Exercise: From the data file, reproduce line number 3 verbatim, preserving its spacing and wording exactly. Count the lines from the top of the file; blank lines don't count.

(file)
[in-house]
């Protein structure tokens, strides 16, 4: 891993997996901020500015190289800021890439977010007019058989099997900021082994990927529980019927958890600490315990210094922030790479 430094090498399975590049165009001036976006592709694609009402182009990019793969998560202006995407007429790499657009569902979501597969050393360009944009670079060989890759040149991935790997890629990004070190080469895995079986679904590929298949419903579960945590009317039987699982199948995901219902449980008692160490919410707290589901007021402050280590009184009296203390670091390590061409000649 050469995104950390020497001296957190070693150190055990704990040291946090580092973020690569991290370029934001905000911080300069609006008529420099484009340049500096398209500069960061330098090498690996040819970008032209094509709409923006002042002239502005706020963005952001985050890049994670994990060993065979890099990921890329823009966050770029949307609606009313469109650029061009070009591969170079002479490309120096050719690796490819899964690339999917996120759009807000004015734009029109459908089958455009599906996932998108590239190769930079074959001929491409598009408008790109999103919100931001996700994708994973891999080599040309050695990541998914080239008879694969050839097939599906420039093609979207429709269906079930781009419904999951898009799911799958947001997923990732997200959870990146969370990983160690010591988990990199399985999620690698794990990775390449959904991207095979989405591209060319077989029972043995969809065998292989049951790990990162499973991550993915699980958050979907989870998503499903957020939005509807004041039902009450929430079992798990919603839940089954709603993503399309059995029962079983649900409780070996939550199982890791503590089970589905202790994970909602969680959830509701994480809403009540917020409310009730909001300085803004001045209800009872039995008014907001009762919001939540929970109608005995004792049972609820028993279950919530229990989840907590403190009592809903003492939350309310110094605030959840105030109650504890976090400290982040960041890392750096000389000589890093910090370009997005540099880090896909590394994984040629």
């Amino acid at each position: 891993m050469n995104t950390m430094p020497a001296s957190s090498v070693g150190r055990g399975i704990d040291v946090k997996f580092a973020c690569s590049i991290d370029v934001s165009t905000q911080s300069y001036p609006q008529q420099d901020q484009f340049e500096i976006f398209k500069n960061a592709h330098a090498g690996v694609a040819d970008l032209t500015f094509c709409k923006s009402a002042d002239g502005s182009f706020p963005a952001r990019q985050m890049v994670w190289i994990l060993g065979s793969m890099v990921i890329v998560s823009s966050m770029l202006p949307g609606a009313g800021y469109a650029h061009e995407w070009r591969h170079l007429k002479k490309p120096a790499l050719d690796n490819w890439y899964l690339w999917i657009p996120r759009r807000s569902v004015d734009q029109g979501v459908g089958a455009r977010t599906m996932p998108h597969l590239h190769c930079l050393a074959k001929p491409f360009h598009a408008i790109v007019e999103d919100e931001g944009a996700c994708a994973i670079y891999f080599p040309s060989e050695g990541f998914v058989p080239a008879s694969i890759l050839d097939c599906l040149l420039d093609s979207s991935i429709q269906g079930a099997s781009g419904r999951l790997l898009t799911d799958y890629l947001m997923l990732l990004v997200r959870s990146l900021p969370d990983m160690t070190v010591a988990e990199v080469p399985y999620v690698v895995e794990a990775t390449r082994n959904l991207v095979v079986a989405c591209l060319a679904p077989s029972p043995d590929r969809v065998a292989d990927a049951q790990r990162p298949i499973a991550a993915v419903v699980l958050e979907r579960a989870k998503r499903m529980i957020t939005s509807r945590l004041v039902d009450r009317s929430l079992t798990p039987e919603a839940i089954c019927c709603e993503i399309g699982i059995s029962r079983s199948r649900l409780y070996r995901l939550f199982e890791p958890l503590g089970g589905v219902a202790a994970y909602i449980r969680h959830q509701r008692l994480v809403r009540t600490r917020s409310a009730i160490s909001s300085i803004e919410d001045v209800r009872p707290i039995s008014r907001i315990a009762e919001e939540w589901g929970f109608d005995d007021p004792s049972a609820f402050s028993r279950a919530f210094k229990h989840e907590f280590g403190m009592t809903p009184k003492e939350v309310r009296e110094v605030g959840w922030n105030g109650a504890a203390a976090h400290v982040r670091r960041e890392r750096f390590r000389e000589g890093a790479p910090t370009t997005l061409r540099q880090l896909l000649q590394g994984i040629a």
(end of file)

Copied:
């Amino acid at each position: 891993m050469n995104t950390m430094p020497a001296s957190s090498v070693g150190r055990g399975i704990d040291v946090k997996f580092a973020c690569s590049i991290d370029v934001s165009t905000q911080s300069y001036p609006q008529q420099d901020q484009f340049e500096i976006f398209k500069n960061a592709h330098a090498g690996v694609a040819d970008l032209t500015f094509c709409k923006s009402a002042d002239g502005s182009f706020p963005a952001r990019q985050m890049v994670w190289i994990l060993g065979s793969m890099v990921i890329v998560s823009s966050m770029l202006p949307g609606a009313g800021y469109a650029h061009e995407w070009r591969h170079l007429k002479k490309p120096a790499l050719d690796n490819w890439y899964l690339w999917i657009p996120r759009r807000s569902v004015d734009q029109g979501v459908g089958a455009r977010t599906m996932p998108h597969l590239h190769c930079l050393a074959k001929p491409f360009h598009a408008i790109v007019e999103d919100e931001g944009a996700c994708a994973i670079y891999f080599p040309s060989e050695g990541f998914v058989p080239a008879s694969i890759l050839d097939c599906l040149l420039d093609s979207s991935i429709q269906g079930a099997s781009g419904r999951l790997l898009t799911d799958y890629l947001m997923l990732l990004v997200r959870s990146l900021p969370d990983m160690t070190v010591a988990e990199v080469p399985y999620v690698v895995e794990a990775t390449r082994n959904l991207v095979v079986a989405c591209l060319a679904p077989s029972p043995d590929r969809v065998a292989d990927a049951q790990r990162p298949i499973a991550a993915v419903v699980l958050e979907r579960a989870k998503r499903m529980i957020t939005s509807r945590l004041v039902d009450r009317s929430l079992t798990p039987e919603a839940i089954c019927c709603e993503i399309g699982i059995s029962r079983s199948r649900l409780y070996r995901l939550f199982e890791p958890l503590g089970g589905v219902a202790a994970y909602i449980r969680h959830q509701r008692l994480v809403r009540t600490r917020s409310a009730i160490s909001s300085i803004e919410d001045v209800r009872p707290i039995s008014r907001i315990a009762e919001e939540w589901g929970f109608d005995d007021p004792s049972a609820f402050s028993r279950a919530f210094k229990h989840e907590f280590g403190m009592t809903p009184k003492e939350v309310r009296e110094v605030g959840w922030n105030g109650a504890a203390a976090h400290v982040r670091r960041e890392r750096f390590r000389e000589g890093a790479p910090t370009t997005l061409r540099q880090l896909l000649q590394g994984i040629a």